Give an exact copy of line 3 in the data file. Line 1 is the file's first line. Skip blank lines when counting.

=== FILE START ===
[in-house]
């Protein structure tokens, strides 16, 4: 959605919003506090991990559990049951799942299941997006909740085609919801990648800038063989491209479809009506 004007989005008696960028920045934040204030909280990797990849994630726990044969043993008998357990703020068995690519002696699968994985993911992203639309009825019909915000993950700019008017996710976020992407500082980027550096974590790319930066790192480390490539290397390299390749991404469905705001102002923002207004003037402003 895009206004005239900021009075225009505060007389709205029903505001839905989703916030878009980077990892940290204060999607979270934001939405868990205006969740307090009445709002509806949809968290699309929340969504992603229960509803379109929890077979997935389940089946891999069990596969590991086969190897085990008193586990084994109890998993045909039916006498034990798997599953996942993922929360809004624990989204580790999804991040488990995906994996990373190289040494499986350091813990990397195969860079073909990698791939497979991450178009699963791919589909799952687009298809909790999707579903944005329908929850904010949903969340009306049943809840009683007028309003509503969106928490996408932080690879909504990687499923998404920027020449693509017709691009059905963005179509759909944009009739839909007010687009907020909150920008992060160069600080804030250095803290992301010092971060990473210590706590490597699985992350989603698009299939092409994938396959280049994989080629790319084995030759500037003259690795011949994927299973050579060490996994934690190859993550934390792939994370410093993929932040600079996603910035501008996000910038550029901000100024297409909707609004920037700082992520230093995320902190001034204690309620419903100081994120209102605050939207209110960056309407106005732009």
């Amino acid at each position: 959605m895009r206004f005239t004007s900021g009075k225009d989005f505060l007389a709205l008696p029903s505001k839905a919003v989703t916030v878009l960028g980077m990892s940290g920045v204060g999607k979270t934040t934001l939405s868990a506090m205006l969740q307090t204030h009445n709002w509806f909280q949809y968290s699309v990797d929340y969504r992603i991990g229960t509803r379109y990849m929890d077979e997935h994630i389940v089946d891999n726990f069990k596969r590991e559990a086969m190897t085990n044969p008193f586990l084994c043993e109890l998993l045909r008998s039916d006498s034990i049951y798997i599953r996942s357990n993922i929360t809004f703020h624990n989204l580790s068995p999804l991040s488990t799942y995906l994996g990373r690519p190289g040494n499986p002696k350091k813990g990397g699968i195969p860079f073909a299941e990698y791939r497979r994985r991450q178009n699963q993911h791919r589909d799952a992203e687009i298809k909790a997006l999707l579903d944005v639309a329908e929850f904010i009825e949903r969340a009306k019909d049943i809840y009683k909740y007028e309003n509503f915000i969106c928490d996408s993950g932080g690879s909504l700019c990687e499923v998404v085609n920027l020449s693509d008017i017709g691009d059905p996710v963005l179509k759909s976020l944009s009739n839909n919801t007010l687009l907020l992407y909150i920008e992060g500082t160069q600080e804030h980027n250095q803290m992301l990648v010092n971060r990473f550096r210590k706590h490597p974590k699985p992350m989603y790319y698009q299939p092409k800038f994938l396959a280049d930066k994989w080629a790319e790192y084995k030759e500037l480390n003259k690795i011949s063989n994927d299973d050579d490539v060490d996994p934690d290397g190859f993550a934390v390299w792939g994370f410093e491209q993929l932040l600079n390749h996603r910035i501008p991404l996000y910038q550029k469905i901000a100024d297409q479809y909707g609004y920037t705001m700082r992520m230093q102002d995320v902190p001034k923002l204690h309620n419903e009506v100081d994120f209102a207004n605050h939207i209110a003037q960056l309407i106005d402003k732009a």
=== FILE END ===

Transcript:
């Amino acid at each position: 959605m895009r206004f005239t004007s900021g009075k225009d989005f505060l007389a709205l008696p029903s505001k839905a919003v989703t916030v878009l960028g980077m990892s940290g920045v204060g999607k979270t934040t934001l939405s868990a506090m205006l969740q307090t204030h009445n709002w509806f909280q949809y968290s699309v990797d929340y969504r992603i991990g229960t509803r379109y990849m929890d077979e997935h994630i389940v089946d891999n726990f069990k596969r590991e559990a086969m190897t085990n044969p008193f586990l084994c043993e109890l998993l045909r008998s039916d006498s034990i049951y798997i599953r996942s357990n993922i929360t809004f703020h624990n989204l580790s068995p999804l991040s488990t799942y995906l994996g990373r690519p190289g040494n499986p002696k350091k813990g990397g699968i195969p860079f073909a299941e990698y791939r497979r994985r991450q178009n699963q993911h791919r589909d799952a992203e687009i298809k909790a997006l999707l579903d944005v639309a329908e929850f904010i009825e949903r969340a009306k019909d049943i809840y009683k909740y007028e309003n509503f915000i969106c928490d996408s993950g932080g690879s909504l700019c990687e499923v998404v085609n920027l020449s693509d008017i017709g691009d059905p996710v963005l179509k759909s976020l944009s009739n839909n919801t007010l687009l907020l992407y909150i920008e992060g500082t160069q600080e804030h980027n250095q803290m992301l990648v010092n971060r990473f550096r210590k706590h490597p974590k699985p992350m989603y790319y698009q299939p092409k800038f994938l396959a280049d930066k994989w080629a790319e790192y084995k030759e500037l480390n003259k690795i011949s063989n994927d299973d050579d490539v060490d996994p934690d290397g190859f993550a934390v390299w792939g994370f410093e491209q993929l932040l600079n390749h996603r910035i501008p991404l996000y910038q550029k469905i901000a100024d297409q479809y909707g609004y920037t705001m700082r992520m230093q102002d995320v902190p001034k923002l204690h309620n419903e009506v100081d994120f209102a207004n605050h939207i209110a003037q960056l309407i106005d402003k732009a």